Methionine is an amino acid your body needs for normal growth and development and for the synthesis of creatine, a compound necessary in cellular energy production. A healthy adult requires approximately 800 to 1,000 milligrams of methionine daily, the NYU Langone Medical Center says. A study published in 2012 in "Transplantation Proceedings" demonstrated that methionine administered along with cranberry juice may help treat and prevent urinary tract infections. Most people can obtain adequate methionine from high-protein animal-based foods like seafood, meat and dairy products.
Have Some Fish
The U.S. Department of Agriculture reports that yellowtail fish contains one of the highest natural concentrations of methionine. Half of a cooked fillet supplies nearly 1.3 grams of the amino acid, more than an adult needs daily. A popular sushi fish similar in texture to tuna, yellowtail is best purchased from U.S. or Mexican sources, the Monterey Bay Aquarium's Seafood Watch reports, because yellowtail from Australia or Japan has a higher risk of carrying diseases or parasites. Other methionine-rich fish include bluefish and swordfish. Because these fish may be contaminated with mercury, young children, the elderly, those with a compromised immune system and pregnant or nursing women should avoid them.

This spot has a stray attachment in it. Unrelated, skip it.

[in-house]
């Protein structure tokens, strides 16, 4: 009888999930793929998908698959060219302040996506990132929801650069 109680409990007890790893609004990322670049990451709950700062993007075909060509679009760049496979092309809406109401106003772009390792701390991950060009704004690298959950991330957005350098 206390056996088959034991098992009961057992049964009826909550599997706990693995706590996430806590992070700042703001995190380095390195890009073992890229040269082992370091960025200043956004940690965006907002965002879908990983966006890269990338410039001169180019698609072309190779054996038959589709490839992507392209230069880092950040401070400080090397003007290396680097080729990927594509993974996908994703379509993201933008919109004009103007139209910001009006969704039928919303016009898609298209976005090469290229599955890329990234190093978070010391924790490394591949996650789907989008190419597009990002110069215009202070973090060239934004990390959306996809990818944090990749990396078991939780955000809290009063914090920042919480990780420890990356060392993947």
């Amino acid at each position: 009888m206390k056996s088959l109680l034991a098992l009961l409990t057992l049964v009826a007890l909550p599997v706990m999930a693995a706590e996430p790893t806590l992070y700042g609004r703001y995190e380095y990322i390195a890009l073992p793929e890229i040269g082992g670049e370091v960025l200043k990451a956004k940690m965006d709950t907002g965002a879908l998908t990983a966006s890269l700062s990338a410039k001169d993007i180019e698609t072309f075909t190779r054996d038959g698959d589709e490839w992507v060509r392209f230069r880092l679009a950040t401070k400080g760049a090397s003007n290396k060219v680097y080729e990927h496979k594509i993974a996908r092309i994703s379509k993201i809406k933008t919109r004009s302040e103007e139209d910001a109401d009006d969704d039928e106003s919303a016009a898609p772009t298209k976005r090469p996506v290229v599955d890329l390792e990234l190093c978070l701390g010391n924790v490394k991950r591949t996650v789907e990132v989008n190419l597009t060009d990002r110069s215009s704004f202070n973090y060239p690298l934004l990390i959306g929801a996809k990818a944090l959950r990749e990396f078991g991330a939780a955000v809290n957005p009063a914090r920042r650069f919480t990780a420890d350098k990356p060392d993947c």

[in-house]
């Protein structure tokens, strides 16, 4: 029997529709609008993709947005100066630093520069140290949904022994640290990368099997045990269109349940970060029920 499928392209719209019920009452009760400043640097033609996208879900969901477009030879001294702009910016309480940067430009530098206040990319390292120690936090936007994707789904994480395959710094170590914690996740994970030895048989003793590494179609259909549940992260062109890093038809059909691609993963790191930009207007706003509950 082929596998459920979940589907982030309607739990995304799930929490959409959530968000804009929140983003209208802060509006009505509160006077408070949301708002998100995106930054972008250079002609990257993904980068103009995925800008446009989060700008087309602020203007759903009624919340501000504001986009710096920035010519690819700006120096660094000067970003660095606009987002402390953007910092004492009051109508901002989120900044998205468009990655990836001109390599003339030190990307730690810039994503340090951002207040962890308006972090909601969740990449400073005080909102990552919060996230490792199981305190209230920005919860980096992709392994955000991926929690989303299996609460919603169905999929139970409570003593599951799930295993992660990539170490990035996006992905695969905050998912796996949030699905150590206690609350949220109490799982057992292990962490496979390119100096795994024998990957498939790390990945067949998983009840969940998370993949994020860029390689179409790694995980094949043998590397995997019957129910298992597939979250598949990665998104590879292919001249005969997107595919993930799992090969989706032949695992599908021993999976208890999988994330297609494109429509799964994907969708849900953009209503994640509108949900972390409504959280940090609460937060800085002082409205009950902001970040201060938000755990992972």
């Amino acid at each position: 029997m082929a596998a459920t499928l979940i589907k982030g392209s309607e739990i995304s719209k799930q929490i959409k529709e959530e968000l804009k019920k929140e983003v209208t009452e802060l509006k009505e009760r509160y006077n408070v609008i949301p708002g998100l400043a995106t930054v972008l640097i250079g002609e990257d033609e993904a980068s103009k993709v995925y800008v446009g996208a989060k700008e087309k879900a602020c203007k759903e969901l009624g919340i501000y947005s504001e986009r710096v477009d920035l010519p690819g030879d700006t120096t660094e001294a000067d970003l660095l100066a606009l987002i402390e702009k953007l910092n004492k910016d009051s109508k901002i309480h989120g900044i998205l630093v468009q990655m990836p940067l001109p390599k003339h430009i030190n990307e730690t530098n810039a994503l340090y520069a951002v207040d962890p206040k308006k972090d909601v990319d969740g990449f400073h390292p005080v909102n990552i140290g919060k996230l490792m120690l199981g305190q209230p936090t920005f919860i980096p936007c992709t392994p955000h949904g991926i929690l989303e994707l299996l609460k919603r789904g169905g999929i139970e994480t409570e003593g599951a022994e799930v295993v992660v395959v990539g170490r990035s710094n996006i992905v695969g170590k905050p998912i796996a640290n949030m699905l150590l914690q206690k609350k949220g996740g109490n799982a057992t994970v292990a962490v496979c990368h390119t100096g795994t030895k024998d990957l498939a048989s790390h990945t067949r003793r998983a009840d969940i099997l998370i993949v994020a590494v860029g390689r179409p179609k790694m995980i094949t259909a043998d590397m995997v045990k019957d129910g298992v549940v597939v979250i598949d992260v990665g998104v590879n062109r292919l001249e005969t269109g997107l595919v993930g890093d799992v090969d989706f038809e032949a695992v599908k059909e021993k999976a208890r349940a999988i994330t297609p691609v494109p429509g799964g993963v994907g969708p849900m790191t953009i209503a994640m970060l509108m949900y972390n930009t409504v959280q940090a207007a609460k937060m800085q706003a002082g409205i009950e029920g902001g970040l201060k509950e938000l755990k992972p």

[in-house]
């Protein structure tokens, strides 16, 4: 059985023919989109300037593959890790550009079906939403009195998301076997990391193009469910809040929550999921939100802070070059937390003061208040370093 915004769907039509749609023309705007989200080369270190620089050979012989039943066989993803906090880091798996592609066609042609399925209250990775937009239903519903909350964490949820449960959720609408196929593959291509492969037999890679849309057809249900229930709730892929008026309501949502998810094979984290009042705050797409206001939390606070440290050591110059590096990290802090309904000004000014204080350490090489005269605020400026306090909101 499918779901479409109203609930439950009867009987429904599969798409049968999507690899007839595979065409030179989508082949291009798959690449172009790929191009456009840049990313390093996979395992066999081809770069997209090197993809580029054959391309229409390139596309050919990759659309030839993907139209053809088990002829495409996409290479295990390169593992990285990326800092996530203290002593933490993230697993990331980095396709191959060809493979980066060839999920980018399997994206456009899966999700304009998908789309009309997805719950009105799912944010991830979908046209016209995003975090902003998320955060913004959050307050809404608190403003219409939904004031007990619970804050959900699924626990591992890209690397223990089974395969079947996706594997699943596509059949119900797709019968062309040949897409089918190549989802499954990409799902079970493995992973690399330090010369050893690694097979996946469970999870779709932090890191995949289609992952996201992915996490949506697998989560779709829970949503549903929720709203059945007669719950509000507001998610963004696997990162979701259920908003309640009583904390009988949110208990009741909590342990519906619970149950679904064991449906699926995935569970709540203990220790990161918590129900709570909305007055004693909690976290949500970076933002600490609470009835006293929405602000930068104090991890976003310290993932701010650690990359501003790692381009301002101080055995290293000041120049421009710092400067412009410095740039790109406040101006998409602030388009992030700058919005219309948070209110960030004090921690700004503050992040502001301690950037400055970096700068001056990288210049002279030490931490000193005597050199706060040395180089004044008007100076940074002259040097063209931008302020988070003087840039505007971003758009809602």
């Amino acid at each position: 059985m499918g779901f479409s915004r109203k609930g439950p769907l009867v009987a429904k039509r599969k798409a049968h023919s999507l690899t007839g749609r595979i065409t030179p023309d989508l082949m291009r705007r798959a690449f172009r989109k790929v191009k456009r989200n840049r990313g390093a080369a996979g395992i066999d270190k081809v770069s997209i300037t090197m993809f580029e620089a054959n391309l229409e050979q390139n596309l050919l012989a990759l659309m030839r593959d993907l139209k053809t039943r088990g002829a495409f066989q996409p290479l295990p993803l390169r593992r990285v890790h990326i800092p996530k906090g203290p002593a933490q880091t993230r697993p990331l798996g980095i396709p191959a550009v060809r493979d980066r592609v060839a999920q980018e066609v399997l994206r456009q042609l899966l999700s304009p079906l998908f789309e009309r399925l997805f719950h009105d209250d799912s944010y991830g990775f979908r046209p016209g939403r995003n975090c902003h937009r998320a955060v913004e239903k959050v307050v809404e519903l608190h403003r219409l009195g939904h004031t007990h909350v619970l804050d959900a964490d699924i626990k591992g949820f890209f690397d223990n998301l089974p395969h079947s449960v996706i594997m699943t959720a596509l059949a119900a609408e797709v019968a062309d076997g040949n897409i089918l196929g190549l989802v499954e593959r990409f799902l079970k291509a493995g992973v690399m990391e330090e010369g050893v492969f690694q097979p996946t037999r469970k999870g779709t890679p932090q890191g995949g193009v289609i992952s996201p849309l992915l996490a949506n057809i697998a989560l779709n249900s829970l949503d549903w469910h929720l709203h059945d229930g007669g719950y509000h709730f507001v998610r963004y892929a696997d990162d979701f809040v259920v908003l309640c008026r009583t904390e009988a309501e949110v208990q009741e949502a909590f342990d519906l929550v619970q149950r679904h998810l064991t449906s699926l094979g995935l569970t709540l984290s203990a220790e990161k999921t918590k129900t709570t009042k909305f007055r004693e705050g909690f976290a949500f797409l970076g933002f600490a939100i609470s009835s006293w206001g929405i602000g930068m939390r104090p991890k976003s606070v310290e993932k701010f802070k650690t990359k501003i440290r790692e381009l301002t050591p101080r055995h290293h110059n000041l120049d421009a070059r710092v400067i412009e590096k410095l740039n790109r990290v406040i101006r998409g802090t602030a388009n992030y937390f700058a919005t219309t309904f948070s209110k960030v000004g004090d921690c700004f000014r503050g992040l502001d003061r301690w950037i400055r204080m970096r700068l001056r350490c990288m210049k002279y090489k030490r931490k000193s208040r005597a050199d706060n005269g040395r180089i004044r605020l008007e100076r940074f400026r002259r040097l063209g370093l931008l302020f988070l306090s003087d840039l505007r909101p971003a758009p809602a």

Work in Dairy
A 1-cup serving of 1 percent milk contains around 0.2 gram of methionine and a cup of low-fat plain yogurt has almost 0.4 gram. Other dairy products such as cheese are also excellent sources: 1 ounce of Swiss or provolone cheese has about 0.2 gram of methionine. Choose non- or reduced-fat dairy instead of whole-milk products to keep your saturated fat and cholesterol intake low and to decrease your risk of heart disease.
Pick Lean Pork
A 3-ounce patty of lean ground pork contains almost 0.7 gram of methionine. Other pork cuts, including country-style ribs and pork shoulder, are also high in methionine, but they contain higher amounts of fat and should be eaten in moderation.
Beef Up the Lean Beef
One grass-fed, Australian-raised beef tenderloin steak has almost 0.9 gram of methionine. A 3-ounce serving of top sirloin petite roast, top round steak or beef brisket all provide about 0.75 gram of methionine. All three of these cuts are considered lean; however, the Harvard School of Public Health advises limiting yourself to two 3-ounce servings of red meat a week, including lean cuts of beef. Doing so can lower your risk of heart disease, cancer and diabetes.